I believe we still have this human decency in us and COVID-19 might be our shining moment to prove it again. And for the people out there who weren’t yet adults when the World Trade Center fell, this is your chance to join the Nation in a larger quest. It might be our Greatest Opportunity to think beyond ourselves and act according to the Greater Good.

How can we do this? We can put our community above all else and work together to keep America healthy.

We can stop fretting over the television and take action of our own. The facts are clear- the virus is rapidly spreading- and we can take responsibility as mature adults. Is this whole thing over-hyped or under-hyped? Does it matter? Certain segments of our population are in danger and we can put a protective wall around them because it’s the RIGHT THING TO DO. Current evidence suggests that older individuals and those with suppressed immune systems have the highest risk of death. Love your older parents and grandparents. Love those who are suffering from diabetes or undergoing cancer treatments. They are depending on our shields so let’s sacrifice some of our luxuries and put up the armor. Is this too much to ask?

We can temporarily alter our activities, knowing that we could be germ-carriers. Even if the virus doesn’t typically cause harm to our own age groups, we can protect our vulnerable populations by not silently spreading COVID-19 all over town. That means canceling concerts, canceling unnecessary travel, respecting social-distancing and staying home as much as possible. Sure, flights to Mexico are probably cheap, but keep the big picture in mind. Compared to the sacrifices of the Greatest Generation, is this really too much to ask?

We can learn to be flexible. We can take orders from our companies and set up shop at home, even if it seems like a paranoid plan that makes our jobs a little more difficult. Even if there is no evidence of the virus in our workplaces or companies. Do it for the Greater Good. Is temporarily working from home in your pajamas really too much to ask?

We can have patience with our schools and find ways to help our kids. Believe me, I’m not interested in home-schooling, but if extracting my kids from the public will slow the spread of this virus through our town, SEND THEM HOME RIGHT NOW. And how can we help the other kids in our schools? If both of their parents are working, can we help with childcare? Are they dependent on school meals to combat their hunger? Can we deliver food? Work as a community? Is this too much to ask?

We can stop hoarding toilet paper and supplies for ourselves. This isn’t Armageddon, nor a call to live off the grid for six months. Why not buy your weekly supply and leave some on the shelf for your neighbors? (Diarrhea is not related to COVID-19 and families still need these items on a continuing basis.) Why not buy a giant pack of disinfectant wipes and distribute them to the other houses on your block, rather than stocking your own basement? Is that too much to ask?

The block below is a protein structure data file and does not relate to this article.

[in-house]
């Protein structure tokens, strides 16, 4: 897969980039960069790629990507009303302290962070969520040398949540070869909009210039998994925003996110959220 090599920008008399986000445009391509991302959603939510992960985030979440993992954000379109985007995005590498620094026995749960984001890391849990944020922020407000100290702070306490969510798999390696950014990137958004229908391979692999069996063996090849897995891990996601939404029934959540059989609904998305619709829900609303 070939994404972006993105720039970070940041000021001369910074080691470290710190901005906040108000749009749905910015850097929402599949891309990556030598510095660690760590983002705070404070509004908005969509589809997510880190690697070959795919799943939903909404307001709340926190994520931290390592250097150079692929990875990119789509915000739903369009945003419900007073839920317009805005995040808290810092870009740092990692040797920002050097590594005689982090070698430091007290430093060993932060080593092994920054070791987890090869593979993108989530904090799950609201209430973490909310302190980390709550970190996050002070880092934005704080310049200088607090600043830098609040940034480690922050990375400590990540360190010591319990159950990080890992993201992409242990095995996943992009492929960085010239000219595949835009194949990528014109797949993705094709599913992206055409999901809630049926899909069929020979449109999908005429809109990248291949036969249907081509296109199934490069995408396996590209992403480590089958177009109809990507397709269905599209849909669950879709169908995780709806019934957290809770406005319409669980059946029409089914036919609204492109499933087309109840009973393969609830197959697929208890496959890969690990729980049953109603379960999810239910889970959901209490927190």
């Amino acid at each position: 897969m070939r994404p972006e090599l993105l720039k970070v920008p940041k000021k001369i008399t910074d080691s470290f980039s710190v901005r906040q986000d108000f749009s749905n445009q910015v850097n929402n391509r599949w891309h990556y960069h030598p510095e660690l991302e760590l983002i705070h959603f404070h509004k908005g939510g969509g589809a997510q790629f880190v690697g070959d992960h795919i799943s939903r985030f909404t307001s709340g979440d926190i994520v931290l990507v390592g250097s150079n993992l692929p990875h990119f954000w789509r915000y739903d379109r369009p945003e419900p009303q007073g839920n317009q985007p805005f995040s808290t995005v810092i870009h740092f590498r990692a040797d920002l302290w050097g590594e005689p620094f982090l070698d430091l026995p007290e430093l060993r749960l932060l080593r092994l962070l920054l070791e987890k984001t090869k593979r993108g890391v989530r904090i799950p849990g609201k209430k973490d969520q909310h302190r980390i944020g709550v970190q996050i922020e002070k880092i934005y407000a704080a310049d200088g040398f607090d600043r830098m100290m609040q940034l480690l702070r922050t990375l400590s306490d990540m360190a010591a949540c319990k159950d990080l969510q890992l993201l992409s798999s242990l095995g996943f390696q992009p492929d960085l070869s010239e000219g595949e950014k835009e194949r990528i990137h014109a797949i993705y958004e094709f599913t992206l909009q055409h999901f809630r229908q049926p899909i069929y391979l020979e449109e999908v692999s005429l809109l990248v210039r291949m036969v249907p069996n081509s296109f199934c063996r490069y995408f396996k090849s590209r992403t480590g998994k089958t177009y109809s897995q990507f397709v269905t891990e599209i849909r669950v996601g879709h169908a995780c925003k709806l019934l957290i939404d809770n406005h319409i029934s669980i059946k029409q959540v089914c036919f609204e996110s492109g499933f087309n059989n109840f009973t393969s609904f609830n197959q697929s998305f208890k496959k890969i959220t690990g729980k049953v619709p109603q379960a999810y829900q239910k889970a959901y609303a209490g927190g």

This isn’t going to last forever, the pandemic will eventually end. How wonderful would it be to look back upon 2020 and remember that our inner-compass steered us in the right direction?! That, together, we Americans took care of our neighbors, friends and strangers and kept our local communities healthy and strong! WE CAN DO THIS!! It is the Greatest Opportunity!!

Photo by Hannah Busing on Unsplash

Searching for a Nativity

Searching for a Nativity

I’ve spent the last five years searching for a Nativity scene to display at Christmas. I see them in catalogs and stores every December but none of them feel right.

Blond Mary and blue-eyed baby Jesus. Nope.

Joseph and Mary dressed like royalty. Nope.

Blank faces which scare me a little. Nope.

Darth Vader, who wasn’t invited to that party. Nope.

And so I keep searching. While I long to have a visible symbol of Christ in my Christmas decor, ultimately I am desiring a symbol of peace in the middle of this busy season. Tacky chihuahua ornaments glare at me from the tree, neighborhood lights blink on-and-off, music blares all day long and my shopping list never seems to disappear. Sensory overload! But Nativity scenes sit there quietly, oblivious to their surroundings, focused on one solitary thing: Jesus. They symbolize the space in which I desire to live- the space of peace and quiet and stillness, in the middle of chaos. I feel like having a Nativity would remind me to slow down and focus on that one thing, too!

BUT THE SEASON PULLS ME. I resist the Online Joneses as much as I can but my December days still seem overly busy and overly scheduled. School concerts, work parties, white elephant gifts… where can I find my peace??

One night last week my family was tucked in bed (while visions of sugar plums danced in their heads) and I was wandering around our home, turning off lights, locking doors and shutting down the house after a busy day. I felt like I hadn’t sat down since breakfast.